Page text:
Mass transit advocates cheered last week when SEPTA announced a spending plan offering cheaper rides for many users of the system, which moves nearly half a million people daily around the Philadelphia region.

As outlined in SEPTA’s proposed $1.5 billion budget for fiscal year 2021, the changes include: holding base fares at $2.50; making first transfers free for many riders; and cutting fares for kids between 5 and 11 years old. The new fare schedule aims to boost ridership as the project to revamp the 125-route bus network and its connections with subways, trolleys, and Regional Rail lines gets rolling this year. Given the 2019 PEW study’s finding that using SEPTA is often more expensive than transit in comparable cities, especially for low-income people, the agency’s focus on equity is admirable and necessary.

SEPTA expects to make up the resulting $9 million annual revenue loss by cutting expenses elsewhere, without cutting service. But a far more significant budget concern looms: We’re less than two years away from the loss of $450 million in state funding for SEPTA that mostly comes from Pennsylvania Turnpike revenue, which is set to expire in 2022. That could put at risk SEPTA’s efforts to continue modernizing a 2,200-square-mile system that, flaws and all, is more essential to the economy of the city, the region, and the state than ever.

SEPTA derives 37% of its revenue from fares. After decades of political wrangling that pitted Philadelphia-area elected officials against the rest of Pennsylvania, state legislatures in 2007 and 2012 wisely moved to stabilize operational and capital funding — though bashing SEPTA’s need for state subsidies has long been a tradition in Harrisburg.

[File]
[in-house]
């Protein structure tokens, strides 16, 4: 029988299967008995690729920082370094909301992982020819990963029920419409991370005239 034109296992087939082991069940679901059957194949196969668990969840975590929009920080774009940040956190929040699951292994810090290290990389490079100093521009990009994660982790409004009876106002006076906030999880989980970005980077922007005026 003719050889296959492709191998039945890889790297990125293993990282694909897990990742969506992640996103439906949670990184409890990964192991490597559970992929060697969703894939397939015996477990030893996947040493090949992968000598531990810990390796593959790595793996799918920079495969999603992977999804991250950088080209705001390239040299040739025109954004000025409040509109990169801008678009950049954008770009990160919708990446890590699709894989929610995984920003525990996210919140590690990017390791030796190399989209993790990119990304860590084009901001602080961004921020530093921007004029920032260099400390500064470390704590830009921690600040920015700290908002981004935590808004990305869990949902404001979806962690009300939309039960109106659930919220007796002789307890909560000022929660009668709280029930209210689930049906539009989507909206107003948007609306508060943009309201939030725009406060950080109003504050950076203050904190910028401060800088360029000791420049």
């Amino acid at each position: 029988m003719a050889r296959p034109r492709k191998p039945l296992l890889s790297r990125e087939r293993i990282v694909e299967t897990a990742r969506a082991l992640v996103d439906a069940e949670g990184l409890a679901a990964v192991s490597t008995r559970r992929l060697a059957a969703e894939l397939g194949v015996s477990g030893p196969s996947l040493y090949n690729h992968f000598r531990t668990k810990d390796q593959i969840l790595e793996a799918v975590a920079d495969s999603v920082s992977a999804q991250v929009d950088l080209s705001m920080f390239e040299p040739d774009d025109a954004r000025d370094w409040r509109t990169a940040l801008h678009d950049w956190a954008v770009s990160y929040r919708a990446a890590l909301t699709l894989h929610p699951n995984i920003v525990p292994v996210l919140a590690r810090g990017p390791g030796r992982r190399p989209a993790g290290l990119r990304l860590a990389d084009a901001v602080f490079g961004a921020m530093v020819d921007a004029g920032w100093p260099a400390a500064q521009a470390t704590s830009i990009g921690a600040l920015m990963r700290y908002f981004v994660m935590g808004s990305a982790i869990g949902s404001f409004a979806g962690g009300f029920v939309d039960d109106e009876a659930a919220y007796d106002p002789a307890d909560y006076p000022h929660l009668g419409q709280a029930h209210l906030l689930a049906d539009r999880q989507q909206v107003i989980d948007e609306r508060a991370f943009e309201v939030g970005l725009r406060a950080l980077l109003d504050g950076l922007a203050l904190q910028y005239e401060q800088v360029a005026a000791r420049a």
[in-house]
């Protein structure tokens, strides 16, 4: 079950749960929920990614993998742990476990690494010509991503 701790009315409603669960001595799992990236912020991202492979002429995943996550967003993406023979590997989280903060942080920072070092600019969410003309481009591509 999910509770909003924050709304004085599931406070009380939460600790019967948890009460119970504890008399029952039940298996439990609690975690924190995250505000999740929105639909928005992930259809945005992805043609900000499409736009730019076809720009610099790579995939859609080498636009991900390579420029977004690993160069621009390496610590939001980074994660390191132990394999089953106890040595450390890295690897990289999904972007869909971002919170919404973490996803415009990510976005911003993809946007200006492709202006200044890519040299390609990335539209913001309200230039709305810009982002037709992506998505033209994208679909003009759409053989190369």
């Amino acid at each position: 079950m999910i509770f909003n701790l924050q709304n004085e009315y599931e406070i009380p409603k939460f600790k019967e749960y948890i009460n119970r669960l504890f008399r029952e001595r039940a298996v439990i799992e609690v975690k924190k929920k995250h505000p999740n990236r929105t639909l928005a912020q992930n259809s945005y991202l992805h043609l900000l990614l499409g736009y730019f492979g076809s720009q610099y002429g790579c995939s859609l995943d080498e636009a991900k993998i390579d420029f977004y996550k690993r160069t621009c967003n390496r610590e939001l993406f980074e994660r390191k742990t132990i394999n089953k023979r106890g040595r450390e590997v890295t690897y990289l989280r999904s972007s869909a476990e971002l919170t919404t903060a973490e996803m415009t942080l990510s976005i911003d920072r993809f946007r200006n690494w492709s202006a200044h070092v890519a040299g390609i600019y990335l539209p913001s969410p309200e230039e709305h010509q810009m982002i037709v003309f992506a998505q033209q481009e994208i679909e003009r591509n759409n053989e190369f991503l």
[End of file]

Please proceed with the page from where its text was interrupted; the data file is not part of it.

The 2012 legislation expires in 2022. Meaning that $450 million — an amount that’s helped double the agency’s capital budget — would have to come from the state’s general fund. This prospect is so unlikely that the transit agency and other stakeholders already are organized and lobbying to find alternatives. Among them: Fees for users of ride-sharing services like Uber, direct funding by the four suburban Pennsylvania counties served by SEPTA, congestion pricing, and other fees and taxes are under review by the group of stakeholders.

The Southeast Partnership for Mobility, a three-agency transportation collaborative group, is officially agnostic about what proposals are most feasible. But the report it released last May cites options that would generate revenue through new taxes and fees. Such legislation also would authorize Philadelphia and the four counties to issue bonds to fund SEPTA capital improvements.

Elected officials across Pennsylvania ought to recognize that capital improvements are not just essential for replacing antiquated infrastructure, such as the Crum Creek Viaduct in Delaware County. Modernizing the trolley system, redesigning the bus network, buying new rolling stock — including hybrid and electric buses — will help make SEPTA relevant for its ridership and, therefore, more likely to be economically sustainable. The improvements are an investment in capacity, and in an economic future that will depend on the mobility mass transit makes possible. When it comes to funding SEPTA, partisanship and parochialism ought to take a backseat.